When I graduated my undergraduate business program in 1997, our capstone course included a case study on this interesting company started by a guy named Jeff Bezos. We highly intelligent business students weighed in on the viability of a little web site called Amazon.com.
Granted, I was in the accounting department, so maybe those marketing or IT guys knew better, but I had my doubts. I was joined in wariness my first year consulting at a big accounting firm. That fall the office was split about evenly over who was doing their Christmas shopping ‘online’. Woo-woo. My fellow conservatives (mostly accounting majors) kept our credit card numbers to ourselves while those free wheeling econ and finance majors snatched up deals without wasting a single lunch hour (Christmas Eve for the guys) in line at a crowded department store.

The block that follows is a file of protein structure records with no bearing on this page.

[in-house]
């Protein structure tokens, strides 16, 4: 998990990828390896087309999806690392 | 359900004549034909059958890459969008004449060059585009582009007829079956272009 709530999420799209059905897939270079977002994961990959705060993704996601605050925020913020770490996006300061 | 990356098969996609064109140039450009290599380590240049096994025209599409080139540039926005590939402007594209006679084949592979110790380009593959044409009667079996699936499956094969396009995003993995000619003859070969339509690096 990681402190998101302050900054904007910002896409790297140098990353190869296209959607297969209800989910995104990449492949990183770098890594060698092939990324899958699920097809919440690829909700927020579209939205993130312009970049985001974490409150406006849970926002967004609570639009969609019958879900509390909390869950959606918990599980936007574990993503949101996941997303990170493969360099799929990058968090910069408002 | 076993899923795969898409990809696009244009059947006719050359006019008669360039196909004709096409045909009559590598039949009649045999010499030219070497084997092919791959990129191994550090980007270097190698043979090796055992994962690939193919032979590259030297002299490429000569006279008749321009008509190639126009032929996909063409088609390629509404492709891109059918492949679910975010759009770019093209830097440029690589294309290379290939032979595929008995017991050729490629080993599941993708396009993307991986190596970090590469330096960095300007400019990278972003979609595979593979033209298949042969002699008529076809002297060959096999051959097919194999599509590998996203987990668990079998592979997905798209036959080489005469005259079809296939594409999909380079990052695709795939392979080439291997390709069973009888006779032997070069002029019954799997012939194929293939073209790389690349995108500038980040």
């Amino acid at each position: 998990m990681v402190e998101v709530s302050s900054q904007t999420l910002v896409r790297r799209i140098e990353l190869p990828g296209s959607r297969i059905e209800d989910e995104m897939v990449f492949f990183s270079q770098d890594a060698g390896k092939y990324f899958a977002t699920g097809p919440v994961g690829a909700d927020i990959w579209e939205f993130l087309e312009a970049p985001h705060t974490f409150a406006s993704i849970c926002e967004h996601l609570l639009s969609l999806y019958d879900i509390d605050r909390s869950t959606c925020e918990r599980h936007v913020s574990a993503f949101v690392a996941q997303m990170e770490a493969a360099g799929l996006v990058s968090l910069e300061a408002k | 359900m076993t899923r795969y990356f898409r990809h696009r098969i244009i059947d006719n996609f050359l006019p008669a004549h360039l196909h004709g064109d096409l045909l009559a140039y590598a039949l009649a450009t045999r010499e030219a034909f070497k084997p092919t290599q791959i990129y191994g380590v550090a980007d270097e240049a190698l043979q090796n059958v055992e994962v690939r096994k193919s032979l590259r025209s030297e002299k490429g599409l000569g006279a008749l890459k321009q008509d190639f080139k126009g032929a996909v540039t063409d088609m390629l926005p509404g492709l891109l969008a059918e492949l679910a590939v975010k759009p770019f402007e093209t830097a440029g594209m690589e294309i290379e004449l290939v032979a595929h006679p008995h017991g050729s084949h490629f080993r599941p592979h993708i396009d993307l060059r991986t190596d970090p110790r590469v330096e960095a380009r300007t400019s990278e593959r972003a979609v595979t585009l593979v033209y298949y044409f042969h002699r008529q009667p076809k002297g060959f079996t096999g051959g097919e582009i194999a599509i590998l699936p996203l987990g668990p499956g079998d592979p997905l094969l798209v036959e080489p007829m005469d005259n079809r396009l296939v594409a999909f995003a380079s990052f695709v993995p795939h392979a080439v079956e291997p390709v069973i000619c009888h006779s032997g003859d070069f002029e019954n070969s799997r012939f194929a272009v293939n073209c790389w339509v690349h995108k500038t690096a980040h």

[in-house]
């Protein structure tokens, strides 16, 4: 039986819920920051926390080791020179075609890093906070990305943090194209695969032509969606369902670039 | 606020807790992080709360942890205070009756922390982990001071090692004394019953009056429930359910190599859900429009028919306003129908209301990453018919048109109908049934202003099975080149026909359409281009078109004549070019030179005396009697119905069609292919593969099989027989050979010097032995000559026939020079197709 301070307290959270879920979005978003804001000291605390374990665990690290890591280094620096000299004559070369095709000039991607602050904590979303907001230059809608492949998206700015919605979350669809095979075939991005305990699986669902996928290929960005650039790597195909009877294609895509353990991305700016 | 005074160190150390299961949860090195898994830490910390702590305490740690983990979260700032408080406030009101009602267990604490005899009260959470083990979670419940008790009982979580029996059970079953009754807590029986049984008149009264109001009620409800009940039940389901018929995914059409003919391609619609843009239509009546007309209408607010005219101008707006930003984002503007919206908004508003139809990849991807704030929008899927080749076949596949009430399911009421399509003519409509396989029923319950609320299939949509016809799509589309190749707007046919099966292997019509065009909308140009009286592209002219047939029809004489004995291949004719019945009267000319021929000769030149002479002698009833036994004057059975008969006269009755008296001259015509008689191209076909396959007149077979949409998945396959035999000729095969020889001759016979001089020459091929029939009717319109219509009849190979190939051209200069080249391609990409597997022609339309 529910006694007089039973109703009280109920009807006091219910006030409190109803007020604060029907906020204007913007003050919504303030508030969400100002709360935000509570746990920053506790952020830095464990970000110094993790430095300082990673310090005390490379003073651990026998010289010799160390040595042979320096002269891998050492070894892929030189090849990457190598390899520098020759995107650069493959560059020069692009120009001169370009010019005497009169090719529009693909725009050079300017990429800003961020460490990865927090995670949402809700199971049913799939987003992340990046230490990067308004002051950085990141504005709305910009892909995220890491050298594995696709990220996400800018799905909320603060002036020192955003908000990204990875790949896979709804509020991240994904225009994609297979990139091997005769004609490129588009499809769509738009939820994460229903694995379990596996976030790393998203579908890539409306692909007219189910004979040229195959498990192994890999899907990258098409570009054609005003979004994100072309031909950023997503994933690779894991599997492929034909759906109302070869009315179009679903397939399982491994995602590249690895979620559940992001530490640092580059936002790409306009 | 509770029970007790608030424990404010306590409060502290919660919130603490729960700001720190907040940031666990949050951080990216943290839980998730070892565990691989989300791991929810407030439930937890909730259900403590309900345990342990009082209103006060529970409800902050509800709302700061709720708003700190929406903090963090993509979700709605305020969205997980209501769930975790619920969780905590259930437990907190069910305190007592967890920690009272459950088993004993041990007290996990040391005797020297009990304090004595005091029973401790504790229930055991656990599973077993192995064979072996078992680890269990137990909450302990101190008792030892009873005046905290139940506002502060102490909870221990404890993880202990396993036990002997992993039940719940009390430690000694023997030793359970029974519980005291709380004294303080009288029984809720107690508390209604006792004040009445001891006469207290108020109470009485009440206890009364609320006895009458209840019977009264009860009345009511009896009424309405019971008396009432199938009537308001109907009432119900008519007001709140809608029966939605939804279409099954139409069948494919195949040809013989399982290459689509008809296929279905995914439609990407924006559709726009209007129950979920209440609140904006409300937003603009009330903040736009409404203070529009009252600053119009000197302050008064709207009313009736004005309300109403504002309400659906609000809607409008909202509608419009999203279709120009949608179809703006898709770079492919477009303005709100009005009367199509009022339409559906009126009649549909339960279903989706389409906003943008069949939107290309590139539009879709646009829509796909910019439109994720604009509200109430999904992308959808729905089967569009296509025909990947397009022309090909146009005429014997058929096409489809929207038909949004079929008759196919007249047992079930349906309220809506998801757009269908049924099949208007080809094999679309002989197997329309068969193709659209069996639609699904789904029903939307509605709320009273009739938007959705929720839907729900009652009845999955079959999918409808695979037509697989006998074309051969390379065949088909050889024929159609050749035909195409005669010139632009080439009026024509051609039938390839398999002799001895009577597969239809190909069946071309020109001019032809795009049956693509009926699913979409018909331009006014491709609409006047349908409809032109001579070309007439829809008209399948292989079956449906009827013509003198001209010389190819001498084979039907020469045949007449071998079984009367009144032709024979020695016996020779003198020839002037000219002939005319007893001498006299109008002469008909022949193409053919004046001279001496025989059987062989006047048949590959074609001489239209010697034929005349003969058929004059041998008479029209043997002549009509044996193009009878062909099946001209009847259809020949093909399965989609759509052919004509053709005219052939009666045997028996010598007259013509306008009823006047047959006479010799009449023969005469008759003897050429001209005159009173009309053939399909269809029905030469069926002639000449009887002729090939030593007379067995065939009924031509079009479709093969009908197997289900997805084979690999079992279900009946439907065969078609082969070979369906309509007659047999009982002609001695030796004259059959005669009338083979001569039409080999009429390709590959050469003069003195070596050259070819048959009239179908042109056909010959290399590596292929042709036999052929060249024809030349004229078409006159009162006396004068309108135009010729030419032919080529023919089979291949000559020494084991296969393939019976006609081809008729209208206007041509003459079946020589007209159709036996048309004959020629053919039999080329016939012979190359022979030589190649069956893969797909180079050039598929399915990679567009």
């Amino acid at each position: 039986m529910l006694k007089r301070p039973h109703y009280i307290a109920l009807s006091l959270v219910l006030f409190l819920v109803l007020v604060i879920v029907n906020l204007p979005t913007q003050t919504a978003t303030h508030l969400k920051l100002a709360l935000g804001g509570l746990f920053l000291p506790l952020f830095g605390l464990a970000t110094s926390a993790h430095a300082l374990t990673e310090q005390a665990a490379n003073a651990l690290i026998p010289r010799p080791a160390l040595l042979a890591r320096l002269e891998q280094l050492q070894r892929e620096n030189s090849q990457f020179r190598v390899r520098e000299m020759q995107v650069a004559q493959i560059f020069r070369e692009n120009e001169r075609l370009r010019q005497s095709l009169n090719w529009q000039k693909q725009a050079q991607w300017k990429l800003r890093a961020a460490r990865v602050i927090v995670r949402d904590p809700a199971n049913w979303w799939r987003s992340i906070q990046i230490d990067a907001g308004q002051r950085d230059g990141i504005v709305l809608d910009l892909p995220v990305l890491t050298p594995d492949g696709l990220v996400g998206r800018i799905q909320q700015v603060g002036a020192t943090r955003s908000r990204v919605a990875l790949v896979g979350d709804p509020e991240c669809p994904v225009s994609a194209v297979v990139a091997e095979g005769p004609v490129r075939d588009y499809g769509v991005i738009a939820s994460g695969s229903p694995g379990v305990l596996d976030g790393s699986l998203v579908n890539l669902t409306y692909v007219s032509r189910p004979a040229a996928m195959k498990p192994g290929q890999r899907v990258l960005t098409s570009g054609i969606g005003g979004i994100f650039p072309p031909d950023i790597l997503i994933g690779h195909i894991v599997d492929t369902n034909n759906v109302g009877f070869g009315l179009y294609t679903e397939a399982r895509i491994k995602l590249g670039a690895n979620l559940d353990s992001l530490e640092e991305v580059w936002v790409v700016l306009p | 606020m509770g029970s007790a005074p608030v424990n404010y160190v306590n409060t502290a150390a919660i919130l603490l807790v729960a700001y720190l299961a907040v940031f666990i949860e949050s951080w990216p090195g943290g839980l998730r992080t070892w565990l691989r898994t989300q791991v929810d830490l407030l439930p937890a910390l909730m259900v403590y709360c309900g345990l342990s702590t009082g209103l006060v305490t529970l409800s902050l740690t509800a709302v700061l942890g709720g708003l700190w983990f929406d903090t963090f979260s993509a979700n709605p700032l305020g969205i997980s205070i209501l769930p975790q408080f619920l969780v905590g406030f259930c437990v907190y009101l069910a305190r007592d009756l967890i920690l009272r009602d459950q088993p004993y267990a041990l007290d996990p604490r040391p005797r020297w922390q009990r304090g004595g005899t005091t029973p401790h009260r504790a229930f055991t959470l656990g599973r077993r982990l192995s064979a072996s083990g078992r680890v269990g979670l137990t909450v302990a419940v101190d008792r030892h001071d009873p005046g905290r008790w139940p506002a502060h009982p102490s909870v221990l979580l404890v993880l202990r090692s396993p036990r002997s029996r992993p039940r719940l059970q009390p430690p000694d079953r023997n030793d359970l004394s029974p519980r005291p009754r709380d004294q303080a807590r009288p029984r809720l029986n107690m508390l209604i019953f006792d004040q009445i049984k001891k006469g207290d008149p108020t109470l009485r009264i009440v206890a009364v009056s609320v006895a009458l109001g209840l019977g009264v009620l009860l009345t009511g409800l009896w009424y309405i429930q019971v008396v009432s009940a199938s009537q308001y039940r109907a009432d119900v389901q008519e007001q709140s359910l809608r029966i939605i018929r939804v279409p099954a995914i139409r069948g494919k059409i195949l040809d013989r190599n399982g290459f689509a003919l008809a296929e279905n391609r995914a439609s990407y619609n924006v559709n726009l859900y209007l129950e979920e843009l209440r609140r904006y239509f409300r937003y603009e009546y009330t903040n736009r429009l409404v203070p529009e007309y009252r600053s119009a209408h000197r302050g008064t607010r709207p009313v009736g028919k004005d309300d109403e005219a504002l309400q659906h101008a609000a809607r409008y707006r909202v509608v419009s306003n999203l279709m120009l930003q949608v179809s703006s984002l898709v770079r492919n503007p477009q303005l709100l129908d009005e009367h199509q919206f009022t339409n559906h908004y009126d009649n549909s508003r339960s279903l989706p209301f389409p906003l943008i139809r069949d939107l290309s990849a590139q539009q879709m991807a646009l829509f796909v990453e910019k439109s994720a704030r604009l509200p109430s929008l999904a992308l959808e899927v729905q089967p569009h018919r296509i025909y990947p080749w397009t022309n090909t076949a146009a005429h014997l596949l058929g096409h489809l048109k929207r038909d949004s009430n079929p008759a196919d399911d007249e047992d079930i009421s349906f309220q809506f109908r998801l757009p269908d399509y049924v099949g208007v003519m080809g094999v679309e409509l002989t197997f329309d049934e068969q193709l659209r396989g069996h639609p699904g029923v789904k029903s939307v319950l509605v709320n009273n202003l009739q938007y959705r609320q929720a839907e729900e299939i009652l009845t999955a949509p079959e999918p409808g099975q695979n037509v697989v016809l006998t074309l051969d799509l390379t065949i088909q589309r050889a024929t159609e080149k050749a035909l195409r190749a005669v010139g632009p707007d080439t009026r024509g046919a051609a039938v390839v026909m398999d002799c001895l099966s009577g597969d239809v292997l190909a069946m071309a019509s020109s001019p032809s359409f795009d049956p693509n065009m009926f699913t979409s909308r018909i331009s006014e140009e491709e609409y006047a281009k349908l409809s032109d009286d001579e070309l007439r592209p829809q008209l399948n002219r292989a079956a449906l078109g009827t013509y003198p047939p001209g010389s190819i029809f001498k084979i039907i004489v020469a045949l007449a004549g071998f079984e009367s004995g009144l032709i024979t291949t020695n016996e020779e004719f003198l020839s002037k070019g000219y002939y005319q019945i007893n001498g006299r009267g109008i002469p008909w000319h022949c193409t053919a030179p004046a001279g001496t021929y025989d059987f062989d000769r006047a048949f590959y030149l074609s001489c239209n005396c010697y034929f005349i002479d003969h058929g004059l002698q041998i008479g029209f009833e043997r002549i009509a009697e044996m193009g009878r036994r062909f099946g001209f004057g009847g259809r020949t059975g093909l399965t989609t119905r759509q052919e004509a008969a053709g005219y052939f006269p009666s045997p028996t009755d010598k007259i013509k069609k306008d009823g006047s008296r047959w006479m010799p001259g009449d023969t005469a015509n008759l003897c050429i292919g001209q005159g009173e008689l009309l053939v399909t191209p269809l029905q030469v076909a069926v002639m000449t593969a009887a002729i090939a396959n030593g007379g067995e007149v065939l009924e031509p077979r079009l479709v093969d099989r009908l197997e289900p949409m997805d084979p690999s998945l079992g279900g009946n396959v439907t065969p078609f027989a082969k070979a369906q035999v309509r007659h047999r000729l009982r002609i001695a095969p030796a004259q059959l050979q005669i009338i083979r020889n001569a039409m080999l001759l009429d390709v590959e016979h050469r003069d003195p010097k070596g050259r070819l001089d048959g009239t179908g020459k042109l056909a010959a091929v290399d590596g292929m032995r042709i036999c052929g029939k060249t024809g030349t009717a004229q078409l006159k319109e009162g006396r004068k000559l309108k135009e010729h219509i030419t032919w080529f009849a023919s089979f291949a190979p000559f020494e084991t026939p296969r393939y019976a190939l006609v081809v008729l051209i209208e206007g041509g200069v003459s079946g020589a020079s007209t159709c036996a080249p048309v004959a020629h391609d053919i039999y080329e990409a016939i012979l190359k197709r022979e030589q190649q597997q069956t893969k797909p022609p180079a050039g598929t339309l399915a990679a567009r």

The next year I ventured out, purchasing a few things online. But I hadn’t followed the progress of Amazon.com. That is, until I learned that the purple haired and tattooed girl who cleaned my tiny condo (and pulled a few shifts at Amazon’s Seattle warehouse) started looking at houses in neighborhoods I could only ever hope to jog through.
"But how," I asked.
"Stock options. Cool huh?"
That’s about the time I started looking for my real business education. And a new housekeeper.